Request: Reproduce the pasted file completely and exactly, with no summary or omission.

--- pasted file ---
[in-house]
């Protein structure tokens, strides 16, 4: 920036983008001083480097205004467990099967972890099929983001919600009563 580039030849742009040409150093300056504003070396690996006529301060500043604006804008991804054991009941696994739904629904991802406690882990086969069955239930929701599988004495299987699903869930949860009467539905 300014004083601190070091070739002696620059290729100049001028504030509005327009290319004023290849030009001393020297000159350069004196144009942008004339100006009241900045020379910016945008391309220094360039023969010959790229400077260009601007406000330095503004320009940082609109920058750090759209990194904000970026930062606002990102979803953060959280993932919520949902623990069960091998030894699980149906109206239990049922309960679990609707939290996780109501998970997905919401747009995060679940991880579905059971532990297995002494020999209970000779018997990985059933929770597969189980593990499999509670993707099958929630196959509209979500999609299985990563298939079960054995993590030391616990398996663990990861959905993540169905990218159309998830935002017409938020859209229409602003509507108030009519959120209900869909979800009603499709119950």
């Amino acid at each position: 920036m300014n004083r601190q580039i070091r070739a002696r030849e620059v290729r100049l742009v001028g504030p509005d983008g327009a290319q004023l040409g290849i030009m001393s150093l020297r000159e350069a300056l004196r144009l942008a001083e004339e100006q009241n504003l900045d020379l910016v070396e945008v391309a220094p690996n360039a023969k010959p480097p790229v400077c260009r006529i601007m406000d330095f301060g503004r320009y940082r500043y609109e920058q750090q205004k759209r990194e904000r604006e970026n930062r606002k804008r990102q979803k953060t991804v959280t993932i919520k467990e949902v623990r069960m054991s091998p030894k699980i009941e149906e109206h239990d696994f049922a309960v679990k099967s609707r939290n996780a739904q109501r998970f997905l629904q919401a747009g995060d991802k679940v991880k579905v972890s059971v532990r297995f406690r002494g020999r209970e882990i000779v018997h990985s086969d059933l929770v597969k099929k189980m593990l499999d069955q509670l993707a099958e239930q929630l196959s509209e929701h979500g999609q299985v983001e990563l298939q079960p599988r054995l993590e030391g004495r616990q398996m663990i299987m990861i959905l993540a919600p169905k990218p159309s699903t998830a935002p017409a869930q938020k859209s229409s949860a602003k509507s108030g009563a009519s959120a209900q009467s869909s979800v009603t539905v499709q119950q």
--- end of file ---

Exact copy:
[in-house]
């Protein structure tokens, strides 16, 4: 920036983008001083480097205004467990099967972890099929983001919600009563 580039030849742009040409150093300056504003070396690996006529301060500043604006804008991804054991009941696994739904629904991802406690882990086969069955239930929701599988004495299987699903869930949860009467539905 300014004083601190070091070739002696620059290729100049001028504030509005327009290319004023290849030009001393020297000159350069004196144009942008004339100006009241900045020379910016945008391309220094360039023969010959790229400077260009601007406000330095503004320009940082609109920058750090759209990194904000970026930062606002990102979803953060959280993932919520949902623990069960091998030894699980149906109206239990049922309960679990609707939290996780109501998970997905919401747009995060679940991880579905059971532990297995002494020999209970000779018997990985059933929770597969189980593990499999509670993707099958929630196959509209979500999609299985990563298939079960054995993590030391616990398996663990990861959905993540169905990218159309998830935002017409938020859209229409602003509507108030009519959120209900869909979800009603499709119950």
């Amino acid at each position: 920036m300014n004083r601190q580039i070091r070739a002696r030849e620059v290729r100049l742009v001028g504030p509005d983008g327009a290319q004023l040409g290849i030009m001393s150093l020297r000159e350069a300056l004196r144009l942008a001083e004339e100006q009241n504003l900045d020379l910016v070396e945008v391309a220094p690996n360039a023969k010959p480097p790229v400077c260009r006529i601007m406000d330095f301060g503004r320009y940082r500043y609109e920058q750090q205004k759209r990194e904000r604006e970026n930062r606002k804008r990102q979803k953060t991804v959280t993932i919520k467990e949902v623990r069960m054991s091998p030894k699980i009941e149906e109206h239990d696994f049922a309960v679990k099967s609707r939290n996780a739904q109501r998970f997905l629904q919401a747009g995060d991802k679940v991880k579905v972890s059971v532990r297995f406690r002494g020999r209970e882990i000779v018997h990985s086969d059933l929770v597969k099929k189980m593990l499999d069955q509670l993707a099958e239930q929630l196959s509209e929701h979500g999609q299985v983001e990563l298939q079960p599988r054995l993590e030391g004495r616990q398996m663990i299987m990861i959905l993540a919600p169905k990218p159309s699903t998830a935002p017409a869930q938020k859209s229409s949860a602003k509507s108030g009563a009519s959120a209900q009467s869909s979800v009603t539905v499709q119950q």